A decision by Chile, the world’s no. 2 lithium producer, to tighten control over the key battery metal sector has left many in the industry wondering what the announced state-led public-private model will look like and who, if anyone, will benefit from it.
The lack of specifics on how much ownership the government will demand from companies and the pushback President Gabriel Boric could face when trying to create a national lithium company, add to the uncertainties Chile’s new policy has created.
According to Mining Intelligence, Canada currently has nearly 40 lithium projects in different stages of development, but only two operating mines — Sayona Mining’s (ASX: SYA) North American Lithium (NAL) in Quebec and Sinomine Resource Group’s Tanco mine in Manitoba. The latter also produces cesium and tantalum. NAL, in which Piedmont Lithium (NASDAQ:PLL) has a 25% stake, restarted production only in March while the Tanco mine reopened in December.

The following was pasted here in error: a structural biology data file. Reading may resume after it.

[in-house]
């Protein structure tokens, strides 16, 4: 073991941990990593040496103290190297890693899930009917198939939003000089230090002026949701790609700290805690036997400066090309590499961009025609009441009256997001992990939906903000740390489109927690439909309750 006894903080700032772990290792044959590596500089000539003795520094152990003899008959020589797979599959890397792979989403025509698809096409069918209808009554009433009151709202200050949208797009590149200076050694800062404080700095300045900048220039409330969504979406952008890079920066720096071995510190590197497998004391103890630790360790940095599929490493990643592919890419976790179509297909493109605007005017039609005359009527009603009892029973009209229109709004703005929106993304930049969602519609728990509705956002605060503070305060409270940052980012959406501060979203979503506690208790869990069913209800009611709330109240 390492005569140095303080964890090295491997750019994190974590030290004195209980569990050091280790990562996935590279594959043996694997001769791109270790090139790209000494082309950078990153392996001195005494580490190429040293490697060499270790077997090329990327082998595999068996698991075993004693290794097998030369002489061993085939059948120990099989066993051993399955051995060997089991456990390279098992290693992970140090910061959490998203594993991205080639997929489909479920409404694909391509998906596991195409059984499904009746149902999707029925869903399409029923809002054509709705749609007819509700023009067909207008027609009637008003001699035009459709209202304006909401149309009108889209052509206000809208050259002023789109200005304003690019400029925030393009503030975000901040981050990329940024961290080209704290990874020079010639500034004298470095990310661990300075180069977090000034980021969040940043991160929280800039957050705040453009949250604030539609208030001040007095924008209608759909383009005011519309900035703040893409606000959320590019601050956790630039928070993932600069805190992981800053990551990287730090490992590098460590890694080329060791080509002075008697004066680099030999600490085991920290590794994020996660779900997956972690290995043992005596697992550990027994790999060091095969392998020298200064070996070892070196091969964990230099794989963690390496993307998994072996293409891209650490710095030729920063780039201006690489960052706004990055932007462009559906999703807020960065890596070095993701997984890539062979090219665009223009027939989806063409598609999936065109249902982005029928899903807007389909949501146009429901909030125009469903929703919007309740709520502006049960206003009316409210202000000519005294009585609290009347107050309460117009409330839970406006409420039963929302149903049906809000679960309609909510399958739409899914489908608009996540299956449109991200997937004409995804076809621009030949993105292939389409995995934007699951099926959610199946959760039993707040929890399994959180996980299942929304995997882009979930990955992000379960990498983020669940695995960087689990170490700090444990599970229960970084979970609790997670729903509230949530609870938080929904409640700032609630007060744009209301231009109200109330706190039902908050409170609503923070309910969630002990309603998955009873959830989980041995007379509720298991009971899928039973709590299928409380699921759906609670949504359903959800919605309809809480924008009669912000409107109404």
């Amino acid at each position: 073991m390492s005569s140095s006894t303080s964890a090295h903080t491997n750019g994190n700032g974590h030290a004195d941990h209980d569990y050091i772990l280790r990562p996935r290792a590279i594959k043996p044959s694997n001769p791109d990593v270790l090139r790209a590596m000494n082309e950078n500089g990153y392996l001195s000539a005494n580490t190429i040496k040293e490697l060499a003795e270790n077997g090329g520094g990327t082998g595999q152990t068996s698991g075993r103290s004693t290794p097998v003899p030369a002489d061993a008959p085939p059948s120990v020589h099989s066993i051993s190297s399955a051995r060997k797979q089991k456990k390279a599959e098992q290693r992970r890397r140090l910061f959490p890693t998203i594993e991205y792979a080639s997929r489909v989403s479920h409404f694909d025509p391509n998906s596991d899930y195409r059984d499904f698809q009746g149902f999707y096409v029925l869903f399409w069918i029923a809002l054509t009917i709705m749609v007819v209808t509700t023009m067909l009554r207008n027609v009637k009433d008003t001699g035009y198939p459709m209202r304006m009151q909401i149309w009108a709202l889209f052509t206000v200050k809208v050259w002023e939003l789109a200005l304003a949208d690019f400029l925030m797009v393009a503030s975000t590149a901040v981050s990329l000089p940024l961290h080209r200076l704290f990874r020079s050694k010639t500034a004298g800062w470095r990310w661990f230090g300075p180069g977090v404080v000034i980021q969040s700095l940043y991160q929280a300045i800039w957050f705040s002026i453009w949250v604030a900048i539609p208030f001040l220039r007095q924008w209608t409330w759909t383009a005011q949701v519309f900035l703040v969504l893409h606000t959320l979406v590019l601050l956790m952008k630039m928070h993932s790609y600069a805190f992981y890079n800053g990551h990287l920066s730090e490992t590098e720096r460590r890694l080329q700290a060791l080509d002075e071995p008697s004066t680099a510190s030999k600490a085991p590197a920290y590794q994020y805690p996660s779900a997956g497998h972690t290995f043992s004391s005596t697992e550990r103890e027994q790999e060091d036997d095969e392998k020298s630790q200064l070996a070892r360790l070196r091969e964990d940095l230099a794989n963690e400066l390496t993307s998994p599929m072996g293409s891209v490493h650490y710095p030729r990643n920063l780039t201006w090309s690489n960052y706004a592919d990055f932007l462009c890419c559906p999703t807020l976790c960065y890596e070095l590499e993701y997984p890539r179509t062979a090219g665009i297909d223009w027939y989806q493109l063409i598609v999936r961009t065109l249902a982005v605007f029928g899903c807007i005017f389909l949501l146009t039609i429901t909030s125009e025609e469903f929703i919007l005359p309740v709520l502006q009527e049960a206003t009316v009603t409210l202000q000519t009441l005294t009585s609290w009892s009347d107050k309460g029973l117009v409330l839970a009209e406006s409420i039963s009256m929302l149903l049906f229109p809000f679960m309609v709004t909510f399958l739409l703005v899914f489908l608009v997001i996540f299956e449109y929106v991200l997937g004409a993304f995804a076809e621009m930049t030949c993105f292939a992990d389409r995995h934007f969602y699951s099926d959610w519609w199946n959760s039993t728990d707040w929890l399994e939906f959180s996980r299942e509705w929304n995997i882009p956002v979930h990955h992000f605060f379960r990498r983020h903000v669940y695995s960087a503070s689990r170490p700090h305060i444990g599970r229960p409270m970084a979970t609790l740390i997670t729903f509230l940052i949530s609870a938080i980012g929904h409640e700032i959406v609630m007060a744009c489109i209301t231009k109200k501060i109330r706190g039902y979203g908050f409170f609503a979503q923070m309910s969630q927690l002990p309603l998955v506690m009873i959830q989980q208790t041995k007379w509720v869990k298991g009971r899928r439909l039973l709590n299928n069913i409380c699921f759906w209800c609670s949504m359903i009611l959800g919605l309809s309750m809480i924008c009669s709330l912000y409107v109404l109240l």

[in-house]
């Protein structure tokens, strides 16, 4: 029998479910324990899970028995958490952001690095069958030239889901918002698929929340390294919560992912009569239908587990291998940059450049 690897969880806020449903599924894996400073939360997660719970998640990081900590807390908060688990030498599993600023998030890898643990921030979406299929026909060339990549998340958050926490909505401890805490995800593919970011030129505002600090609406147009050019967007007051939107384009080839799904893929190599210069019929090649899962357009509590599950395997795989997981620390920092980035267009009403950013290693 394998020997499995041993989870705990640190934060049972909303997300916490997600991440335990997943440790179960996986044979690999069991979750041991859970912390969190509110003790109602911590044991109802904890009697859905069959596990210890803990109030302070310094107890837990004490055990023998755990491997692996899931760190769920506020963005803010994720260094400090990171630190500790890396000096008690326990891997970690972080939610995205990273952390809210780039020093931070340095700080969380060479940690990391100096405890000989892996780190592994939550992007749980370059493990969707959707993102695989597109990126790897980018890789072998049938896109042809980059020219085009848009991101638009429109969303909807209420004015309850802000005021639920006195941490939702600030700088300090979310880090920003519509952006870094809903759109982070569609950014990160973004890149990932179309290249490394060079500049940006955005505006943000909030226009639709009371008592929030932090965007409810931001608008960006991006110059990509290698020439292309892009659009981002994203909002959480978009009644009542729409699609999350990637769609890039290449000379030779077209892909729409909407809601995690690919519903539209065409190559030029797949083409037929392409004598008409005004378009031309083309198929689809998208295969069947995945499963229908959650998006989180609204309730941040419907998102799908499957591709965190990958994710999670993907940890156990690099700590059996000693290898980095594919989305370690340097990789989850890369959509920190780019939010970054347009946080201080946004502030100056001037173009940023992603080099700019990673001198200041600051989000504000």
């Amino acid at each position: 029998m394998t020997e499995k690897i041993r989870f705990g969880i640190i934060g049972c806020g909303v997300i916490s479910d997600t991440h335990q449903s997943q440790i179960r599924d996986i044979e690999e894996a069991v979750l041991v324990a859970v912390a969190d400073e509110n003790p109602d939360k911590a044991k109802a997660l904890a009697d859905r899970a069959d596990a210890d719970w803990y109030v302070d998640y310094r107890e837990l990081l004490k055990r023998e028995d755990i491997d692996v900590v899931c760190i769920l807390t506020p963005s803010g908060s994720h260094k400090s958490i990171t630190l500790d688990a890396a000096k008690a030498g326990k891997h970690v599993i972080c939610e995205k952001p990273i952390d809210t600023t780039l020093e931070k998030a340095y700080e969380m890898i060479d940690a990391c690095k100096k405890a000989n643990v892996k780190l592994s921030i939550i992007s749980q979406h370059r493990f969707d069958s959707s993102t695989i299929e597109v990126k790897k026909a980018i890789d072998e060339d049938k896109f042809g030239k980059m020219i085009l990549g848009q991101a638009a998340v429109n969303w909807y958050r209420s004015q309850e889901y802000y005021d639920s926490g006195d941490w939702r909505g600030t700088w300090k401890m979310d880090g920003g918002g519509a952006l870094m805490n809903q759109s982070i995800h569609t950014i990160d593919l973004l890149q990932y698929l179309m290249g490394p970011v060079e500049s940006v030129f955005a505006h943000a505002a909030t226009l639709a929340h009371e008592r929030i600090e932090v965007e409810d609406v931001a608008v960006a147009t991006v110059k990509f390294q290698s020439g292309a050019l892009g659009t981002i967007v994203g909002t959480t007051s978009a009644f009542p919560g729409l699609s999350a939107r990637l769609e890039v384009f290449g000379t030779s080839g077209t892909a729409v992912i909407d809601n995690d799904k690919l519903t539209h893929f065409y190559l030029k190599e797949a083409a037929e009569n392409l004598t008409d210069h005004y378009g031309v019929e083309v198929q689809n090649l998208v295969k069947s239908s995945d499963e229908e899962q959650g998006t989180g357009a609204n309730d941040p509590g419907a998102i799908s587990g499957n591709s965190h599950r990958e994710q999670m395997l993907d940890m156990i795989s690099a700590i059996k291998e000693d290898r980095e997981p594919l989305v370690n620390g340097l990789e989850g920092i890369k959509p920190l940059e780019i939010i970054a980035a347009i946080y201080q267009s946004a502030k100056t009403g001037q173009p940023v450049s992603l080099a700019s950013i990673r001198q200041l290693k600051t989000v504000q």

In its critical minerals strategy released in December, Ottawa listed lithium as one of the top six critical minerals, along with copper, nickel, cobalt, graphite and rare earths, due to its importance in the green technology sector.
“I believe that Canada, with its vast hard rock lithium assets, will become the Australia of North America in terms of lithium supply,” Lowry says. “But the more capital that lands in North America’s lithium industry, the worse it is for Chile”.